It started with a silly dance performed in the kitchen—I may even have clapped and cheered.
Then, one day, out of the blue, Mark asked me what “dab” meant. “Context?” I prompted as if I were dealing with a difficult client. Mark shrugged. “Dunno.” I shrugged as well. In a multicultural, multilingual household, some words remain a mystery until we hear them again—butchered French, Chinese slang, not-quite-mastered Spanish and Portuguese and questionable English are part of our life.
By fall, Mark was starting every recess story with “So, we were playing Fortnite…”
“Huh huh,” was my standard answer, waiting for the rice to boil and for drama to unfold, usually the “… and he told me he wasn’t my friend anymore” type. What else could I say? I had no clue what Fortnite—or rather “fourth night,” the way Mark pronounced it—was. I thought it was the Canadian version of “hide and seek,” “dodge ball” or another classic outdoors games middle school kids play to keep warm and burn energy.
Ladies and gentlemen, this is why parents should always pay attention to what kids are saying. Among themselves, they definitely talk about poop, sex, guns, violence, private family matters and other stuff we don’t suspect they’re aware of. Of course, they probably aren’t as explicit and knowledgeable as us—let’s face it, we can leverage Google much better to fill in the gaps—but they know stuff we don’t know they know and they know stuff we don’t know, period.
Three months into daily games of Fortnite at school, I finally learned it was an extremely popular multiplayer “battle royale” video game. Mark never played it at home and I suspect his friends didn’t either but they all knew the main characters, the “emotes” (dance moves), the lingo and more. Awe-some. Fortnight… how did I even miss this damn trend? And what was I supposed to say about it as a parent? I don’t believe video games turn players into mass murderers but I’m not happy that Mark spends recess “shooting” his Grade-1 friends. I’m vehemently anti-gun but I’m not delusional enough to believe he was never going to play with pretend weapons. Pick your battles—I won’t fight with my son who, like most kids, loves to fight.
While kids are pretending to be Creepy Bear, Skull Trooper, Raven or Battle Hound at recess, the school is sending emails.
I should have paid attention to that as well.
One night, when I was in Santiago, between weather reports (“wanna see the snow?”) and many silly emojis, Mark suddenly asked me what a hacker was.
I didn’t even have the chance to go beyond a basic “someone who tries to attack computers” when in typical Mark fashion, he jumped to what seemed to be another topic.
“Do you know Momo?”
“It’s okay, mommy, that’s probably a movie…”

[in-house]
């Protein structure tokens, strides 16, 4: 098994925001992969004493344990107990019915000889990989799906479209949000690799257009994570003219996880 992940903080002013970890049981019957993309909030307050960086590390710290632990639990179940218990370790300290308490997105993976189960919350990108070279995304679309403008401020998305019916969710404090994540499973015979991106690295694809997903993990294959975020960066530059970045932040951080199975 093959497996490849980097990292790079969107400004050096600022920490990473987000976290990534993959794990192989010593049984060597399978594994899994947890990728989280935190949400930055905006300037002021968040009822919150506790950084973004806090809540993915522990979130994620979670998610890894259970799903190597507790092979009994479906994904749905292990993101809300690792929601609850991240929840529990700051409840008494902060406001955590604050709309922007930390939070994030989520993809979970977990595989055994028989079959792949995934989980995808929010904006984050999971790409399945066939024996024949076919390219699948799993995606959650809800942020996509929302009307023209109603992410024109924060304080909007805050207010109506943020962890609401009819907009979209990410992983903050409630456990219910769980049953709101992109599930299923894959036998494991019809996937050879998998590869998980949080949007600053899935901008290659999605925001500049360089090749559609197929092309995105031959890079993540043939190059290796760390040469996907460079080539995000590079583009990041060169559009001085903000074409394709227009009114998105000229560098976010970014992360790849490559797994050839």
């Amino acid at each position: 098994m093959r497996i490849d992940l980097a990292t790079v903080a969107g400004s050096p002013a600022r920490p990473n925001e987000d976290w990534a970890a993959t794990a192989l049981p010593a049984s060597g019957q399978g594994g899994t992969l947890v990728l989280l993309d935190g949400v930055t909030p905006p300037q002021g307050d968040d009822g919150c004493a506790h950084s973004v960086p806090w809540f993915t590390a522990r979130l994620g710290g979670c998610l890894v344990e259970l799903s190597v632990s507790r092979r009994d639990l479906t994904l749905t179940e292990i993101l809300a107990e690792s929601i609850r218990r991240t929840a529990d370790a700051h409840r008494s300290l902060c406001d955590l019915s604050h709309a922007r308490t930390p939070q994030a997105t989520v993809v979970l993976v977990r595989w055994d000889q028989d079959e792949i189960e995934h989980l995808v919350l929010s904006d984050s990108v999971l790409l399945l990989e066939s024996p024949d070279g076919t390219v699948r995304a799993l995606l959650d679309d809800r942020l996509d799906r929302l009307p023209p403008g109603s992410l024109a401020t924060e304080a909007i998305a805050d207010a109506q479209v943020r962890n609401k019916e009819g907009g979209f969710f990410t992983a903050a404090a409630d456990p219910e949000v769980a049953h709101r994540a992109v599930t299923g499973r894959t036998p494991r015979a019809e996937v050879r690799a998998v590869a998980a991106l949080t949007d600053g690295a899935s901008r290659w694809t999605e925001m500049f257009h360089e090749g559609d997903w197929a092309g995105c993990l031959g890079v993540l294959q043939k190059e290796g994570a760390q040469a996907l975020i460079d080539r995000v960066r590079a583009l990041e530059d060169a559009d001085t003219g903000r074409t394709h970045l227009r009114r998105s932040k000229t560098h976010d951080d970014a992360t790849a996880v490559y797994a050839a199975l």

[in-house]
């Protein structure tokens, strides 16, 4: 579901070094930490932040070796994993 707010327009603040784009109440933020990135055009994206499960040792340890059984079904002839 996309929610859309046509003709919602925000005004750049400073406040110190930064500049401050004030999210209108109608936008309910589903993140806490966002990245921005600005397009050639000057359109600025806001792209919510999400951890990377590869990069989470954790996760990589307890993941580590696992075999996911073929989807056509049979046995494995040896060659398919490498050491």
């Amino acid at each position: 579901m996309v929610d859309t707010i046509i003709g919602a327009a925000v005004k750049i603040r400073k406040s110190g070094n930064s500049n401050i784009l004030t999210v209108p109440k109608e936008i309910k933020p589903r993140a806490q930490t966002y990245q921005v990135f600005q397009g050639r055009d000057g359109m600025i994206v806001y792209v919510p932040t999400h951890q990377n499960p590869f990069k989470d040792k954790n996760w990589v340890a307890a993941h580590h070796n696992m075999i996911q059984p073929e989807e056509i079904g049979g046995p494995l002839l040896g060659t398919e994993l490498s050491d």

“Yeah, I think it was a cartoon, wasn’t it? Oh no, wait. That was Coco. Momo… nope, never heard of it.”
The look on Mark’s face made me Google it—clearly, my answer mattered to him.
I didn’t expect such a common keyword would yield relevant results, but it did. Oh, fuck, what the hell was that thing?
And suddenly, I remembered an email the school sent us recently, one of these messages I didn’t pay attention to because it’s a K-12 school and we get a ton of irrelevant emails, from late school buses to fire drills, from school board “news” to communication clearly intended for parents of older kids.
“You saw Momo, didn’t you, mommy?” Mark asked, probably noticing my expression.
“Okay, wait, Mark. I’ll explain in a second… just let me learn about it first.”
I speed-readed “Momo for dummies”—it’s basically an Internet urban legend, a creepy creature that instructs kids how to harm their family or themselves. The scarier part is the picture used to depict “Momo.”
“The first thing you have to know, is that it doesn’t exist. It’s just a scary joke. Huh… Mark, did you see Momo?”
“Well, yeah. I Googled it.”
Fuck. “Remember what a sculpture is? That’s what Momo is, a scary sculpture. Like many things on the Internet, it’s not real.”
Turned out the school thought it was a great idea to initiate an “Internet safety” talk with kids and “Momo” was mentioned, so first graders had basically spent the entire week talking about something they didn’t know existed before the “educational moment.” The road to hell… Seriously, fuck awareness.
I take full responsibility for the fact Mark hears the word “fuck” at home. I also take responsibility for the fact he can sing “Welcome to the Jungle” (actually, that’s Feng’s fault), eats too much Lindt chocolate (I have to hide my stash better) and hundred of other parenting “mistakes.”
But Fortnite and Momo? Not my fault—and not cool.